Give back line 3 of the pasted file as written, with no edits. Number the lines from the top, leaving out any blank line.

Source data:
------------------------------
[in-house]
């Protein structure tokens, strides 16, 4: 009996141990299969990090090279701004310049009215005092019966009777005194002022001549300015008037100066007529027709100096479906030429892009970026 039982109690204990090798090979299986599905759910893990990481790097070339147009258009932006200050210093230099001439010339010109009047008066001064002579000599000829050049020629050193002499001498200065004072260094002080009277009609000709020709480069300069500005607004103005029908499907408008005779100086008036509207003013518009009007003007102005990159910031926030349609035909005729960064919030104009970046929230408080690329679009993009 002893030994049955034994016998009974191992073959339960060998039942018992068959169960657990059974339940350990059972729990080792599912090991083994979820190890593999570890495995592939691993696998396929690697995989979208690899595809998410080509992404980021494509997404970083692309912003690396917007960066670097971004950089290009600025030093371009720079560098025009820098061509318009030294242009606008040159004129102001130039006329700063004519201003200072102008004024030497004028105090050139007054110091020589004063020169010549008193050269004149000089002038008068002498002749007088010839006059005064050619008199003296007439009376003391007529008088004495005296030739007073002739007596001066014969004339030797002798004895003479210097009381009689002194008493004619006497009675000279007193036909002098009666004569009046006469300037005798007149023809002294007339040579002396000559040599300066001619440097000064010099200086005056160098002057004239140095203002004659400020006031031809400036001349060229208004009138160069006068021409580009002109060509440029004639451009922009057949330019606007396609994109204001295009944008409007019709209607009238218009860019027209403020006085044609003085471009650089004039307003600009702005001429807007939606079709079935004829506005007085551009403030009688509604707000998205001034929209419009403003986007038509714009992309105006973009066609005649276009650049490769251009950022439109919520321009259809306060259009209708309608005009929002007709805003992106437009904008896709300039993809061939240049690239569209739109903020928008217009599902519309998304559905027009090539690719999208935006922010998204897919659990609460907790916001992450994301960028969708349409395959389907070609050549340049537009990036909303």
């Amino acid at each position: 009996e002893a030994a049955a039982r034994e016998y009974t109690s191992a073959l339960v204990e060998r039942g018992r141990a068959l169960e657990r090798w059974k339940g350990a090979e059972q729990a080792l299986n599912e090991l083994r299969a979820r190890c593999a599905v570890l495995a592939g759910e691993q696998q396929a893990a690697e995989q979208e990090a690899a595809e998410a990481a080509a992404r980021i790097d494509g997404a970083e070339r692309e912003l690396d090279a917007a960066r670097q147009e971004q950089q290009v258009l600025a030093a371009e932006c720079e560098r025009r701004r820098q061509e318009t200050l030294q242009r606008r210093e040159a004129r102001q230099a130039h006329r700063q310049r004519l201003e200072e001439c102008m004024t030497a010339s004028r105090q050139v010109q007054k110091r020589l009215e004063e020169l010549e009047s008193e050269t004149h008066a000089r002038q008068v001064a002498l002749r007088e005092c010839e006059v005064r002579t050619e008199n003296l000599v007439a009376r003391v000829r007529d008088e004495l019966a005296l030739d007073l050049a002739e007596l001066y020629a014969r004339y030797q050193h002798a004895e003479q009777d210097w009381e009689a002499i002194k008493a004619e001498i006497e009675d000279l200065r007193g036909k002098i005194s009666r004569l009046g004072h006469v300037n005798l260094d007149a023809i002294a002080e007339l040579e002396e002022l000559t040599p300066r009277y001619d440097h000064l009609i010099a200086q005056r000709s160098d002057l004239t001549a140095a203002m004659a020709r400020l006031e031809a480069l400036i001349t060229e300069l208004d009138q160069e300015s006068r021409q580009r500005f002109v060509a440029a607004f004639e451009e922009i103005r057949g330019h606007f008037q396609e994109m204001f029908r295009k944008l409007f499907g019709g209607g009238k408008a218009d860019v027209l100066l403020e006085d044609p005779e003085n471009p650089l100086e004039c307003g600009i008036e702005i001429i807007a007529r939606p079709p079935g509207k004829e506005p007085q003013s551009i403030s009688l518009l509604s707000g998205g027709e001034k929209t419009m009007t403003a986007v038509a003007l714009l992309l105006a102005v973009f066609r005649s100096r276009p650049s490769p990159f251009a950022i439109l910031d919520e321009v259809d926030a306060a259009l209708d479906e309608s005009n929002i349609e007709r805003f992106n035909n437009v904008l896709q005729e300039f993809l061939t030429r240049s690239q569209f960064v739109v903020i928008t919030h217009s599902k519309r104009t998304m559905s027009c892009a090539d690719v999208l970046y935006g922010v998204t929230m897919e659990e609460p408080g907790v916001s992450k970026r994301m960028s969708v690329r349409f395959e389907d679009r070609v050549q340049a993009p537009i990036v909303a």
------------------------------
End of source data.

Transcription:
């Amino acid at each position: 009996e002893a030994a049955a039982r034994e016998y009974t109690s191992a073959l339960v204990e060998r039942g018992r141990a068959l169960e657990r090798w059974k339940g350990a090979e059972q729990a080792l299986n599912e090991l083994r299969a979820r190890c593999a599905v570890l495995a592939g759910e691993q696998q396929a893990a690697e995989q979208e990090a690899a595809e998410a990481a080509a992404r980021i790097d494509g997404a970083e070339r692309e912003l690396d090279a917007a960066r670097q147009e971004q950089q290009v258009l600025a030093a371009e932006c720079e560098r025009r701004r820098q061509e318009t200050l030294q242009r606008r210093e040159a004129r102001q230099a130039h006329r700063q310049r004519l201003e200072e001439c102008m004024t030497a010339s004028r105090q050139v010109q007054k110091r020589l009215e004063e020169l010549e009047s008193e050269t004149h008066a000089r002038q008068v001064a002498l002749r007088e005092c010839e006059v005064r002579t050619e008199n003296l000599v007439a009376r003391v000829r007529d008088e004495l019966a005296l030739d007073l050049a002739e007596l001066y020629a014969r004339y030797q050193h002798a004895e003479q009777d210097w009381e009689a002499i002194k008493a004619e001498i006497e009675d000279l200065r007193g036909k002098i005194s009666r004569l009046g004072h006469v300037n005798l260094d007149a023809i002294a002080e007339l040579e002396e002022l000559t040599p300066r009277y001619d440097h000064l009609i010099a200086q005056r000709s160098d002057l004239t001549a140095a203002m004659a020709r400020l006031e031809a480069l400036i001349t060229e300069l208004d009138q160069e300015s006068r021409q580009r500005f002109v060509a440029a607004f004639e451009e922009i103005r057949g330019h606007f008037q396609e994109m204001f029908r295009k944008l409007f499907g019709g209607g009238k408008a218009d860019v027209l100066l403020e006085d044609p005779e003085n471009p650089l100086e004039c307003g600009i008036e702005i001429i807007a007529r939606p079709p079935g509207k004829e506005p007085q003013s551009i403030s009688l518009l509604s707000g998205g027709e001034k929209t419009m009007t403003a986007v038509a003007l714009l992309l105006a102005v973009f066609r005649s100096r276009p650049s490769p990159f251009a950022i439109l910031d919520e321009v259809d926030a306060a259009l209708d479906e309608s005009n929002i349609e007709r805003f992106n035909n437009v904008l896709q005729e300039f993809l061939t030429r240049s690239q569209f960064v739109v903020i928008t919030h217009s599902k519309r104009t998304m559905s027009c892009a090539d690719v999208l970046y935006g922010v998204t929230m897919e659990e609460p408080g907790v916001s992450k970026r994301m960028s969708v690329r349409f395959e389907d679009r070609v050549q340049a993009p537009i990036v909303a």